Intel i5-8400 CPU Review: 2666MHz & 3200MHz Gaming Benchmarks

By Published October 15, 2017 at 9:37 pm
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Intel i5-8400 Thermals

Thermal testing is tricky for CPUs, as comparative data really only properly works if done on the same architecture, and ideally on the same motherboard. This can be negated with hardware measurement tools (something we are now building), but software monitoring works best when done within the same generation. Sensors can be moved, renamed, or averaged differently, which means that even same-company thermals (Intel vs. Intel or AMD vs. AMD) may not be a linear comparison. Auto voltage testing also means that the motherboard makers are largely in control of how high the temperatures go, but we can still look at the i7-8700K thermals and the i5-8400 thermals, with some additional perspective provided by the i9 CPU series.

i5 8400 thermals p95

NOTE: Some of the above data cannot really be cross-compared, e.g. between i9 & i7 CPUs, as the motherboard and CPU change so drastically.

Comparatively and just with out-of-box configuration, as we figure that’s what most people will use with an i5-8400, we found the CPU to be thermally sound in comparative testing versus the i7-8700K (using an X62 for comparative data). Keep in mind that workload and power consumption are what dictate thermal performance: HCC CPUs have a significantly larger die, a bigger substrate to sink into, and (we think) use a better version of the Dow Corning TIM. There’s also a difference in motherboard and platform, which means a difference in voltage behavior.

Regardless, the i5-8400 performs well here. Part of the 52C average core number is a result of the lack of hyperthreading. The i7-8700K spins-off two AVX threads per core, which increases per-core power consumption and load. That’s where the extra 23 degrees comes from, on the stock version of the 8700K.

There’s not really any need to delid the 8400. It’s good enough as is, and reducing thermals won’t gain us that much in power leakage reductions. You get about a 4% reduction in power for every 10C drop, and there’s just not much room here for more of that.

Intel i5-8400 Power Consumption

Cinebench Multithreaded Power Consumption

i5 8400 pwr cinebench nt 1

Thermals relate to power consumption directly. For Cinebench multi-threaded workloads, we’re measuring about 54W on the EPS12V cables to the CPU, positioning the i5-8400 at about equivalent power consumption to the overclocked R3 CPUs, and just below the previous i5-7600K CPU. We’re still adding the likes of the R5 1600, 1500X, and 1400 to these charts, as we recently completely redid our CPU testing methodology, but we do have R7s and the 1600X present. The R7 1700 measures at 76W, with the i7-8700K at 91W, providing some context to the 54W consumption.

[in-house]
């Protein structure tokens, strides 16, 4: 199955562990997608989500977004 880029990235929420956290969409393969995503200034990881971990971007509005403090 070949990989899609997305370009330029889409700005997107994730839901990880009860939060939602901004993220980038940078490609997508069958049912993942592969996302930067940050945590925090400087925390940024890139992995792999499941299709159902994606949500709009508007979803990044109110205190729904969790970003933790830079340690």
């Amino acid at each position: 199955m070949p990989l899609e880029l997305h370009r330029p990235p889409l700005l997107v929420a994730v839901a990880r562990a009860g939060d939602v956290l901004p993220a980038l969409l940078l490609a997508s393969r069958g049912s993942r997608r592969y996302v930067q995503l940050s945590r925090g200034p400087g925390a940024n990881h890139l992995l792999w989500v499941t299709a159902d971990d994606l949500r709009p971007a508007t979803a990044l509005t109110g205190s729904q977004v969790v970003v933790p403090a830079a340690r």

Cinebench Single-Threaded Power Consumption

i5 8400 pwr cinebench 1t

Single-threaded Cinebench performance has us at 16W, making for improved performance-per-watt in single-threaded tasks. This is where Intel has traditionally excelled, and that remains the case here.

i5-8400 Blender Power Consumption

i5 8400 pwr blender 1

For a real-world test, Blender pushes the 8400 to draw 57W under full load, tying it with the overclocked R3 1300X and i3-7350K. For comparison to a previous i5 CPU, the i5-7600K measures at 62W, or about 8.8% higher than the 8400. The current-gen flagship 8700K CPU tests at 96W stock, or 130W overclocked.

3DMark Physics CPU Power Consumption

i5 8400 pwr 3dmark

3DMark’s CPU-constrained physics test gives an idea for synthesized gaming consumption, linking the i5-8400 to ~41W power draw. The i5-7600K draws about 43W, with the i7-7700K at ~49W. The R7 1700 is at around 55W, in this particular test.

Prime95 29.2 8K Power Consumption

i5 8400 pwr p95 29.2 8k 1

The above is a Prime 95 29.2 8K power consumption torture, representing one of the worst possible cases for the CPUs.

Total War: Warhammer Power Draw

i5 8400 pwr tww 1

One more, here: This chart is sparser, as we were forced to collect new data when Total War updated its benchmark routine. The lower TDP R5s and R3s aren’t yet represented. We’ll get there. For now, the i5-8400 plots at 37W consumption during the Total War gaming scenario, with the R7 1700 at 47W and the i7-8700K at 52W. The spread isn’t huge, here, and shows what you can expect from a CPU-intensive game.

Continue to the next page for production and synthetic tests.


Last modified on October 15, 2017 at 9:37 pm
Steve Burke

Steve started GamersNexus back when it was just a cool name, and now it's grown into an expansive website with an overwhelming amount of features. He recalls his first difficult decision with GN's direction: "I didn't know whether or not I wanted 'Gamers' to have a possessive apostrophe -- I mean, grammatically it should, but I didn't like it in the name. It was ugly. I also had people who were typing apostrophes into the address bar - sigh. It made sense to just leave it as 'Gamers.'"

First world problems, Steve. First world problems.

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